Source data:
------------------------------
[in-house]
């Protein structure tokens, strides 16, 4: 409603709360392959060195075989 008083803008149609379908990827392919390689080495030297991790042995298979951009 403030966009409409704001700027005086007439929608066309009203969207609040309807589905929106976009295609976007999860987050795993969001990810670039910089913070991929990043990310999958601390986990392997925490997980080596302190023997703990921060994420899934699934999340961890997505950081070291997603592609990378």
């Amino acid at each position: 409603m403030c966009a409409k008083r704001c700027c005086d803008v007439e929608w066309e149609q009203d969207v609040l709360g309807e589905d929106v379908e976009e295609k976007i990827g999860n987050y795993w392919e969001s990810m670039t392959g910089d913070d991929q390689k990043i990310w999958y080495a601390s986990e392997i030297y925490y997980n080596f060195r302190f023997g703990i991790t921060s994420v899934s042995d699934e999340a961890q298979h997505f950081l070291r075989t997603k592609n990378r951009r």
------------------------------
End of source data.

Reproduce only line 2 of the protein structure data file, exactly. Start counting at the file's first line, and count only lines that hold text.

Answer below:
């Protein structure tokens, strides 16, 4: 409603709360392959060195075989 008083803008149609379908990827392919390689080495030297991790042995298979951009 403030966009409409704001700027005086007439929608066309009203969207609040309807589905929106976009295609976007999860987050795993969001990810670039910089913070991929990043990310999958601390986990392997925490997980080596302190023997703990921060994420899934699934999340961890997505950081070291997603592609990378």